Cloud Native / Kubernetes

Google is Positioning Kubernetes to Stand at the Center of the Hybrid World

17 Jul 2015 9:40am, by

Google is positioning Kubernetes at the heart of the hybrid cloud movement for the enterprise. That’s evident in the announcement yesterday that Google is joining OpenStack. It’s a signal that Google sees OpenStack as a vehicle it needs to make Kubernetes the standard for container orchestration.

If this were to be the case, OpenStack’s Magnum may be crucial: it could provide a simpler way for the enterprise to engage with Kubernetes, rather than having to deal with the complexities of container orchestration directly. Magnum — which is already integrated with Google’s Kubernetes — is an API service to manage application containers. It is intended for OpenStack cloud operators who want to provide a self-serve managed host service for their cloud users. OpenStack says that Magnum essentially makes Kubernetes and Docker available as “first class resources” within OpenStack, that can be run on either virtual or bare metal machines in a cluster configuration.

Enterprise customers are increasingly interested in services like Magnum, that can leverage Kubernetes and enable cloud-native apps to run alongside legacy enterprise workloads on a single platform, said OpenStack COO Mark Collier in a statement yesterday.  He cited recent industry consultations that confirm the enterprise sees OpenStack as their “path to production” for containers.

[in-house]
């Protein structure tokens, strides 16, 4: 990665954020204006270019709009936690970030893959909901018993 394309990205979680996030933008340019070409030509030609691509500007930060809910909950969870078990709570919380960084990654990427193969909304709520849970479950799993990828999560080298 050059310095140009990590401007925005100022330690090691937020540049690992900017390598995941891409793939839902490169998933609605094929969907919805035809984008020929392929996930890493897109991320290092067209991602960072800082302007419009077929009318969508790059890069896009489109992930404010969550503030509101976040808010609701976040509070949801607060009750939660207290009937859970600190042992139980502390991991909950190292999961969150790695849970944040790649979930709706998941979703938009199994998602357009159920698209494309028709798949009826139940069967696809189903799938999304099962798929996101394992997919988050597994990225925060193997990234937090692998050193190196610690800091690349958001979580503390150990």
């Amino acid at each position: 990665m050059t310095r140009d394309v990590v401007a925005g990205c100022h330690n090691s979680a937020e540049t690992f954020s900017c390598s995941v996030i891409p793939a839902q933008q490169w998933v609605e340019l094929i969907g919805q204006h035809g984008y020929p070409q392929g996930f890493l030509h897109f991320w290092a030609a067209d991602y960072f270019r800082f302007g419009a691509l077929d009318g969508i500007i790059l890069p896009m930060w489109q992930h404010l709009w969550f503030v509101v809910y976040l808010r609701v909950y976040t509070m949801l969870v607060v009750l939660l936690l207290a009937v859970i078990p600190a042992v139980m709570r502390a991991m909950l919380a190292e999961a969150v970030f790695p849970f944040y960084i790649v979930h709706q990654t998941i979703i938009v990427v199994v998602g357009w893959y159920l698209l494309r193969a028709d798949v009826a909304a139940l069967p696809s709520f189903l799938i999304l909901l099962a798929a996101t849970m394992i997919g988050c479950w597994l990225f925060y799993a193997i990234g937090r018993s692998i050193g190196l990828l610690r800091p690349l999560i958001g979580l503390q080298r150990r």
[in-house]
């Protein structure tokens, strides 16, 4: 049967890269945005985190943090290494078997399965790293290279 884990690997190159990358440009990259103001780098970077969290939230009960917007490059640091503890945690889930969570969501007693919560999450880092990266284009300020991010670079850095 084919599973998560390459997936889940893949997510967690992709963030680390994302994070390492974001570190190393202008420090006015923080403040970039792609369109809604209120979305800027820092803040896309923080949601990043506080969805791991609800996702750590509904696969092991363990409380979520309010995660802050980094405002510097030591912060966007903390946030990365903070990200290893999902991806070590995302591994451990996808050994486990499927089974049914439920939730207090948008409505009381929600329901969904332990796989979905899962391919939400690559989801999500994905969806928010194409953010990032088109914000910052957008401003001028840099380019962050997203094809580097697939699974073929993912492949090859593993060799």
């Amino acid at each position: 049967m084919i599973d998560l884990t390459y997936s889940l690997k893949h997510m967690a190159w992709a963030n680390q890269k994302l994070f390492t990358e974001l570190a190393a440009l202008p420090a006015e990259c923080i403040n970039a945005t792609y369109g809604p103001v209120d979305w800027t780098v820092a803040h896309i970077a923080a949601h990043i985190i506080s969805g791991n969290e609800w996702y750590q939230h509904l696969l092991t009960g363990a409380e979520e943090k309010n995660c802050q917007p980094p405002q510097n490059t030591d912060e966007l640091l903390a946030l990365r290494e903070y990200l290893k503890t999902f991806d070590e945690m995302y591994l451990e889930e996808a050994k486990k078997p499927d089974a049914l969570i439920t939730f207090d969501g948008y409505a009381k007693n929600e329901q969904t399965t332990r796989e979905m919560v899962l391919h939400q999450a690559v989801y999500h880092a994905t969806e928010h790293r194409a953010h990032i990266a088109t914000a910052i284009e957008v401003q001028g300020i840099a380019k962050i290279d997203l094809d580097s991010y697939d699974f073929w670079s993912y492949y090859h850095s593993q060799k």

The sponsorship of OpenStack Foundation is a strategic move that addresses the two trends of enterprise computing today, said Craig McLuckie, Google Cloud product manager. The first trend is what Collier mentions: the need for enterprise to be able to run hybrid cloud infrastructure environments, where OpenStack handles the on-premises component. The second trend McLuckie highlights is, of course, containerization. McLuckie wants to see more developers conversant with container-native application design patterns, and improved interoperability between the hybrid environments that combine public and private clouds.

The move comes ahead of what is epxected to be a series of announcements next week at OSCON from Kubernetes and its partners. McLuckie is also speaking at next month’s OpenStack Silicon Valley event.

Docker is a sponsor of The New Stack.

Featured image: “Cloud Mix” by Jeff Attaway is licensed under CC BY 2.0.


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